And then one afternoon when he went in for groceries and a new hoe, he saw the woman sitting at front door of Enid’s Grill. She had ear phones on and was bobbing her head to the beat, and singing softly–he couldn’t hear her but he surmised–and her right foot was tapping away. Her eyes were closed. He stopped in his tracks, two big bags in his arms, one hand grasping the hoe. He wanted to run across the street, ask who, what, and why. Because she was not a local–he could see that by her clothing, colorful and verging on outlandish compared to what most people wore (jeans and old t-shirts and work boots or sneakers). And her body was full of music. And her mind, because she was surely another musician. Wasn’t she?

She looked up as if she had felt him watching, and pulled off the ear phones, lips moving to the lyrics and music she still heard in her brain. She lifted a hand and smiled across the street at him, then got up and went inside.

It took JD three days to find out who she was from the bakery owner where he stopped to get coffee and bagels often.

“Oh, that’s Kelsey, has a week-end house but can be gone for many weeks so we don’t see her much. She tours and such.”

“Tours? She plays with some famous band?”

“Oh, I don’t think so,” the woman said, looking anxiously at the line behind him. “She sings but jazz or pop, not good bluegrass or–well, look, can we get a move on now?”

“Kelsey lives–where?”

The woman frowned at him then shrugged. “Well, JD…since you’re a musician, too– it’s on Brookhaven Road but that’s all I will say. Next order!”

The next day JD drove up her long gravel driveway, heart happily pounding in his throat.

******

Kelsey was not born a singer. Her father said she was, but she was born a dancer per her mother and Kelsey agreed, some of the time. She was so often swaying and turning about, tapping and swiveling and bending when she reached a year old and walking. Her feet were happiest sliding and stomping, her arms lifting and reaching to beats of cheery children’s songs. She’d hum a bit and squeal. But put on classical music and she was transfixed. She got so still that it scared her mother at first–it was like she was possessed of a spirit, she told her husband: “Look at her face, she’s seeing angels or something!”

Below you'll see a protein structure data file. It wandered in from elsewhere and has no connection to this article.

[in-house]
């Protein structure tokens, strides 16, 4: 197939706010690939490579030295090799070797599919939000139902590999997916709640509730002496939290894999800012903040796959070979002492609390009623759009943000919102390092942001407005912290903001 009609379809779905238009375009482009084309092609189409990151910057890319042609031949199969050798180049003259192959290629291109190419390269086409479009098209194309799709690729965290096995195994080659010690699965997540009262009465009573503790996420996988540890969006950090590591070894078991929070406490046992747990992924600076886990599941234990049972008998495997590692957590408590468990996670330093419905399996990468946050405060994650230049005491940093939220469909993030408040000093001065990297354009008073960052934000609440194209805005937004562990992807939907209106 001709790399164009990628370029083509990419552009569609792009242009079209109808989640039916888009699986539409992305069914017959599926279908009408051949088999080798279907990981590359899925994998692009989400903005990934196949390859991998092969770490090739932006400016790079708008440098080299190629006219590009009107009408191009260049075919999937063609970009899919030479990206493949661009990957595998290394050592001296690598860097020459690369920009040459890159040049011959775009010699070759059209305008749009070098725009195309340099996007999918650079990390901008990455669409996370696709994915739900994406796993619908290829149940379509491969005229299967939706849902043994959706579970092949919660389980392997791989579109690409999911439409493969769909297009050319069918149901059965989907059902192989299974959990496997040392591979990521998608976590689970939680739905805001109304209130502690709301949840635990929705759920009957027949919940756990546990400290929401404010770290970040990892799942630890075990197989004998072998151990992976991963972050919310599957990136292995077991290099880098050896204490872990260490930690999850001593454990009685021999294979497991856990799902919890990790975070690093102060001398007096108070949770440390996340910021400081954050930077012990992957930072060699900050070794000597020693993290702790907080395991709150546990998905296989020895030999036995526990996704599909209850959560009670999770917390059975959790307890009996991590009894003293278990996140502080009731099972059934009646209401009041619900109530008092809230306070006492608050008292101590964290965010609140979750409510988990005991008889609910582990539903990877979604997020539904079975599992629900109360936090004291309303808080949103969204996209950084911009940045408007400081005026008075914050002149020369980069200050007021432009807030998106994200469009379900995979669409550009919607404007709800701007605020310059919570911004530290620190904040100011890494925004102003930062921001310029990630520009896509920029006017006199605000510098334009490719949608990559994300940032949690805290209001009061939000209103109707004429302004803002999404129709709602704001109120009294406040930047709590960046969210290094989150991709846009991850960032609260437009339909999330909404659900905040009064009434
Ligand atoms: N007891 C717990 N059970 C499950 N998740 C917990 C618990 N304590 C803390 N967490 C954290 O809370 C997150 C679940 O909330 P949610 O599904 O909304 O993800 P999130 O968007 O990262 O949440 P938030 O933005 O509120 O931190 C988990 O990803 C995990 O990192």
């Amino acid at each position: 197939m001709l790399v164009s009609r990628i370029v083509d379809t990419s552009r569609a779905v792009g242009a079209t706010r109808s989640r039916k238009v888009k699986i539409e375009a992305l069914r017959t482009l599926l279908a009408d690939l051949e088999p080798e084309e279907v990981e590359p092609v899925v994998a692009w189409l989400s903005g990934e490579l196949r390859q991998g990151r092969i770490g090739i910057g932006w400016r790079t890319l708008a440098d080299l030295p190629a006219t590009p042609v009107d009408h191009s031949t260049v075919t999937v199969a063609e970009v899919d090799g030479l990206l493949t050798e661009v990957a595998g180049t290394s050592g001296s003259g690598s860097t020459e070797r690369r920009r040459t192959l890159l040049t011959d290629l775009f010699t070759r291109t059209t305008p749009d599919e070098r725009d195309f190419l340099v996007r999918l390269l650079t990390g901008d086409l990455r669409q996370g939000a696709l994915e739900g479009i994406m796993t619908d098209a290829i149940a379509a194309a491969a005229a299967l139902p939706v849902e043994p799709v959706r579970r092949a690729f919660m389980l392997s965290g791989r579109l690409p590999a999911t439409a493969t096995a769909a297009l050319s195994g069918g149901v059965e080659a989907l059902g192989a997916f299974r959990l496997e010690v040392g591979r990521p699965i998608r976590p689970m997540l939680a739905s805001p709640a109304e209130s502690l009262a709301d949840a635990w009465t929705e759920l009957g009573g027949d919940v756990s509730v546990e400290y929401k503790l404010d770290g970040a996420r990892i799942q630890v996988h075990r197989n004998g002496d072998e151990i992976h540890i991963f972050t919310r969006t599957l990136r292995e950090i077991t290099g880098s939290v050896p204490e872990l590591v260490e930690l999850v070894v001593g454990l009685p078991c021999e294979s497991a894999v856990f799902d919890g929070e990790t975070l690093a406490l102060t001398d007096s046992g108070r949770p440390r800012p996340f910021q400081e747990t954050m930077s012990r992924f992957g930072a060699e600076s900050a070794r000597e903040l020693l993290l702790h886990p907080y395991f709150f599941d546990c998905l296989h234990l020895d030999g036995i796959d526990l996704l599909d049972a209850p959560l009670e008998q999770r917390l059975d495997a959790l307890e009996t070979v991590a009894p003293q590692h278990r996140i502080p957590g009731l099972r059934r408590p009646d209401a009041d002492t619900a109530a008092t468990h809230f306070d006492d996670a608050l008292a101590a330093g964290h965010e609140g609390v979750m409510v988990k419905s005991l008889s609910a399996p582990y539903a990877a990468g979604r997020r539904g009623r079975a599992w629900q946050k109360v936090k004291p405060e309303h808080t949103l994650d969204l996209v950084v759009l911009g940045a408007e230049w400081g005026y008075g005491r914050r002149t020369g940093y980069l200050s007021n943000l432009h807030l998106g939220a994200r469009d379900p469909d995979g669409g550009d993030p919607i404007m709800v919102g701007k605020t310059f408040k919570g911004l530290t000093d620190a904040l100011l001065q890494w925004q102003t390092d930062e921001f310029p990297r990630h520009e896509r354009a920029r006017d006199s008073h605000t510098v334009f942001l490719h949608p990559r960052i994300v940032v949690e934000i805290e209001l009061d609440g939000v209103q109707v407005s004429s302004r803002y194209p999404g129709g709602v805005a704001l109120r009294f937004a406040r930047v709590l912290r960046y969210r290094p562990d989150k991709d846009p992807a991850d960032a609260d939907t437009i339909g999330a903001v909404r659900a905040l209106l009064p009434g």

He shooed her away and glanced at Kelsey with a pleased look–he knew she would sing even if she danced well enough. He could feel it; he sang once, after all, in the men’s chorus in college, but teaching suited him best so maybe it was her turn to sing on and out, make things happen.

Kelsey did take rhythm classes, then ballet and jazz dance, and she was good at it, everyone said so. But after her classes she’d put on the old records her dad had of jazz standards and a little opera and learn the words and tunes as best she would. By twelve, she sang a few songs for her parents and their friends on a bridge game day. It was decided: she was a singer and then some.

It was all in the body, that’s why she danced so soon–the music took hold and her nervous system worked it out, but then it went straight to the soul. She practiced and before long she was in a few choirs, then it was bands and she rehearsed and performed so much it threatened her school work. At nineteen she started to sing at a local Detroit club, a few songs here and there, and gradually, one thing led to another until she sang three nights a week with their house band. Jazz was what she did the best. Before long she was full time, then touring with this band or that, small potatoes in the beginning but she stepped up and up. Chicago, at last. A home base. She had no doubt this was meant to be her life. She travelled and made decent money. Each year she became better known and in Europe they turned out in droves.

And then a week before her thirty-fifth birthday her older sister died. The one with cerebral palsy, the one she adored and always visited first when she had a few days free. Ellen, with whom she shared all her secrets. Ellen, who had more patience and compassion than anyone else, and who easily made her laugh and vice versa.

Kelsey quit the band she was with and hid out at Quartz Creek Valley. New York, the countryside, far from the city. It was recommended by someone who loved to vacation there–“a quaint country village, an anonymous kind of place to relax.”